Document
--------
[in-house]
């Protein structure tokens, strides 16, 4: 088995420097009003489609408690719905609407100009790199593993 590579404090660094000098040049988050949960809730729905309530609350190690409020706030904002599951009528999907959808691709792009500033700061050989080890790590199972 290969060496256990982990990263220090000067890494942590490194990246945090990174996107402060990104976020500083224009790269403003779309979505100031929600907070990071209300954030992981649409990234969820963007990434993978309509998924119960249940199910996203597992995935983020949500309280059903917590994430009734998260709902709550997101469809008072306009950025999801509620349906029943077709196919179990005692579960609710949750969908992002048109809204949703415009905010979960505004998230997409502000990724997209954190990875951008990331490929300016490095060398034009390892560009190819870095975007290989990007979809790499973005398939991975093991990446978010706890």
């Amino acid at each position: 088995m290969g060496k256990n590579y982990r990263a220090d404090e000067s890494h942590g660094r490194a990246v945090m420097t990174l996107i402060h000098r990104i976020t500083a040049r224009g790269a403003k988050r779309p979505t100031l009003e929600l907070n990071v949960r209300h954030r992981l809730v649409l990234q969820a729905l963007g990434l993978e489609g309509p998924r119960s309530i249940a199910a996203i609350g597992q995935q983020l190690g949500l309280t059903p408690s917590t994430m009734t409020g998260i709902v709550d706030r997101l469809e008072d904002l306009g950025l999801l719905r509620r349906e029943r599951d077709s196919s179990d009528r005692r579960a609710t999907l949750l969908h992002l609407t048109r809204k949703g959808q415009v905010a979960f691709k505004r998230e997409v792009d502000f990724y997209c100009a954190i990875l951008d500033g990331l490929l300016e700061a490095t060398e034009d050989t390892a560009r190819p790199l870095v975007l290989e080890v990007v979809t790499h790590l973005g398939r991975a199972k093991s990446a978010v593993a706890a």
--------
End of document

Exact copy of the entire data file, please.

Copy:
[in-house]
């Protein structure tokens, strides 16, 4: 088995420097009003489609408690719905609407100009790199593993 590579404090660094000098040049988050949960809730729905309530609350190690409020706030904002599951009528999907959808691709792009500033700061050989080890790590199972 290969060496256990982990990263220090000067890494942590490194990246945090990174996107402060990104976020500083224009790269403003779309979505100031929600907070990071209300954030992981649409990234969820963007990434993978309509998924119960249940199910996203597992995935983020949500309280059903917590994430009734998260709902709550997101469809008072306009950025999801509620349906029943077709196919179990005692579960609710949750969908992002048109809204949703415009905010979960505004998230997409502000990724997209954190990875951008990331490929300016490095060398034009390892560009190819870095975007290989990007979809790499973005398939991975093991990446978010706890």
């Amino acid at each position: 088995m290969g060496k256990n590579y982990r990263a220090d404090e000067s890494h942590g660094r490194a990246v945090m420097t990174l996107i402060h000098r990104i976020t500083a040049r224009g790269a403003k988050r779309p979505t100031l009003e929600l907070n990071v949960r209300h954030r992981l809730v649409l990234q969820a729905l963007g990434l993978e489609g309509p998924r119960s309530i249940a199910a996203i609350g597992q995935q983020l190690g949500l309280t059903p408690s917590t994430m009734t409020g998260i709902v709550d706030r997101l469809e008072d904002l306009g950025l999801l719905r509620r349906e029943r599951d077709s196919s179990d009528r005692r579960a609710t999907l949750l969908h992002l609407t048109r809204k949703g959808q415009v905010a979960f691709k505004r998230e997409v792009d502000f990724y997209c100009a954190i990875l951008d500033g990331l490929l300016e700061a490095t060398e034009d050989t390892a560009r190819p790199l870095v975007l290989e080890v990007v979809t790499h790590l973005g398939r991975a199972k093991s990446a978010v593993a706890a």